The man I’m dating still keeps text messages and photos from a woman

The man I’m dating still keeps text messages and photos from a woman

Dear Amy! I’m in a new relationship with a man I’ve known for years.

He keeps the e-mails and text messages of a woman he was in a previous relationship with. Some of the texts from him are sexual in nature.

She also sends him pictures of herself.

Even though she’s less and less communicating with him, I can’t help but wonder why she keeps these reminders.

When he interacts with her, it’s always about loving her and knowing that she loves him.

He doesn’t contact her, so I say, “Why are you keeping this mess?”

– It’s sad

Nice nervous! In our still-evolving digital age, “blocking, muting, hiding and ignoring” exes are all issues that couples must openly navigate, while deleting dating profiles and declaring a relationship are the foremost digital touchstones of romance. status on social media.

Why does your boyfriend keep this mess? Do you keep digital trophies from all your past relationships? Are you really ghosting this previous girlfriend instead of using your grown-up voice to actually and officially break up with her?

Because it bothers you, ask him! This should not be an interrogation, but a conversation. Don’t tell him what to do, tell him how it makes you feel.

You’ve known this man for a long time, but setting the parameters of a committed and exclusive relationship is a process of getting to know someone in a new way.

If your behavior keeps triggering your own insecurities or jealousy, you may need to retreat to the friend zone.

Dear Amy! I lost my first pregnancy to miscarriage a week ago. This was especially difficult because my husband and I had been trying for a while and really wanted to be parents.

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In all my excitement, I told everyone I was pregnant, so I had to go back and tell everyone the bad news.

Everyone expressed their sympathy and asked if there was anything they could do.

The honest answer was yes – I really just wanted flowers to make the house beautiful and full of life in this sadness.

I thought the question sounded rude because I assumed at least some of them would send flowers. I thought it would detract from the generosity of the gift if I asked for them.

Well here we are a week later and there are no flowers in my house.

I guess I just want to know if I should have asked for the flowers when people asked, “Can I do something?”

It feels even ruder to ask now and point out that I actually had quiet expectations and no one met them.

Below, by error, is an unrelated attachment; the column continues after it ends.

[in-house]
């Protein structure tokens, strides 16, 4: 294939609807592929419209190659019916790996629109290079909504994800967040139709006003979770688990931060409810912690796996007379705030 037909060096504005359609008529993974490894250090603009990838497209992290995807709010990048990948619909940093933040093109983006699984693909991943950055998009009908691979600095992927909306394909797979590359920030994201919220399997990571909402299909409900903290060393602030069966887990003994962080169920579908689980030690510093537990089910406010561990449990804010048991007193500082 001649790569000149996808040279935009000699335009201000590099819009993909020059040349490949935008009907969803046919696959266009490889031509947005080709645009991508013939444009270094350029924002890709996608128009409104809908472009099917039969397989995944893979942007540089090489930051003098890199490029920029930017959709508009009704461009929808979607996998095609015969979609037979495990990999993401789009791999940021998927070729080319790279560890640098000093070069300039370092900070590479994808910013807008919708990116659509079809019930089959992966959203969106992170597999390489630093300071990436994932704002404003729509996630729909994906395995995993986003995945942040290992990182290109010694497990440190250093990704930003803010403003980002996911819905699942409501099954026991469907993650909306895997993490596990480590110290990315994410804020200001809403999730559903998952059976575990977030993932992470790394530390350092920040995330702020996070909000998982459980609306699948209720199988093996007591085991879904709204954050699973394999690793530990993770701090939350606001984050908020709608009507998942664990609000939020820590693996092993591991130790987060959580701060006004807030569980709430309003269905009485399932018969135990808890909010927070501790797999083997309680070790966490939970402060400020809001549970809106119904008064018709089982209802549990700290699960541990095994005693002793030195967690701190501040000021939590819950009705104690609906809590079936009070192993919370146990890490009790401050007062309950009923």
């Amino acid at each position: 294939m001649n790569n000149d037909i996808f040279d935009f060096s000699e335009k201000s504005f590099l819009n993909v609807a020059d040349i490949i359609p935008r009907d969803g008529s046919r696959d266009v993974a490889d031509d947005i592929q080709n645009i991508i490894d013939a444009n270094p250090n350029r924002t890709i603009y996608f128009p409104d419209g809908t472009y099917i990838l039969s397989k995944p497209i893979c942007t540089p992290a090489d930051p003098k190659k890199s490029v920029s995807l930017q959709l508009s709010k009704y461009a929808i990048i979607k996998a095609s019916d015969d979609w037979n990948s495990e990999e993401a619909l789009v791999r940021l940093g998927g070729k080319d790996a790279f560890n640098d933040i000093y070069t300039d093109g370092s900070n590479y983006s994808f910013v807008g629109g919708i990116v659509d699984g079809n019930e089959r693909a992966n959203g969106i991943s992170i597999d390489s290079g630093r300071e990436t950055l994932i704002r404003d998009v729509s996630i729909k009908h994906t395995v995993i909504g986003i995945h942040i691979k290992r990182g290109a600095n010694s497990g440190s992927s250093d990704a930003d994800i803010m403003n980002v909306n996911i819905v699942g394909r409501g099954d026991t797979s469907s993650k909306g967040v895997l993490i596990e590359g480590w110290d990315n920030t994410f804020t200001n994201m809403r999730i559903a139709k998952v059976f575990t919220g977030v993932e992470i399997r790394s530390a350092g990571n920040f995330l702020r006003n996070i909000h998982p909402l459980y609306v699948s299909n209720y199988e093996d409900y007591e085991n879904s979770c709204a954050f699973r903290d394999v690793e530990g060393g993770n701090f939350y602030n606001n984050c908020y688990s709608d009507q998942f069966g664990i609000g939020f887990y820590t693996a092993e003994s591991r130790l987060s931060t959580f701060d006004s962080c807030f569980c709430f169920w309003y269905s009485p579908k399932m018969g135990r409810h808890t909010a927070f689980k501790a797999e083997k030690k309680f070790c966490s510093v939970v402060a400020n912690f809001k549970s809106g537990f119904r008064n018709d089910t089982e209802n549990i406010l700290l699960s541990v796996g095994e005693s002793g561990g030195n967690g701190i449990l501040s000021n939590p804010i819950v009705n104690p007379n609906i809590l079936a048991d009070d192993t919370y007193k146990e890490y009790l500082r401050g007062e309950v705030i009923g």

Should I go to the store and buy all my flowers at this time? If this situation ever happens again, should I ask for flowers next time?

“I’m looking for mourning etiquette.”

Dear Seeker: I am so sorry you are going through this complicated loss.

It may help to understand that some people react extremely negatively to flowers after a loss, because the scent, followed by the inevitable wilting and decay, can trigger intense grief.

I’m writing a recipe for you to go out and buy a flowering potted plant today – something that suits your area, that you can then plant in the ground when the seasons change.

I hope you will also directly ask your friends and family to send you flowers! It’s not too late. Giving them a specific task and helping them in a clear way brings you all together.

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One idea would be to ask your most trusted friend or family member to coordinate the delivery of a fresh bouquet each week for the next month—each from a different friend.

Dear Amy! “No-Brady Lady” wondered how to respond to her friends’ enthusiasm for football, which she did not share.

I also live in an area where they really like football. I feel your pain. You can’t get away from it no matter where you go.

When people start talking to me about football, I just look at them and say, ‘You’ve got to give me a second. I have to work up to care.”

It is usually well received by those who know it and is usually followed by laughter.

– Who cares?

Dear, who cares?: Like! Let’s make those t-shirts.

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(You can email Amy Dickinson at [email protected] or write to Ask Amy, PO Box 194, Freeville, NY 13068. You can also follow her on Twitter. @askingamy or on Facebook.)

©2023 Amy Dickinson. Distributed by Tribune Content Agency, LLC.

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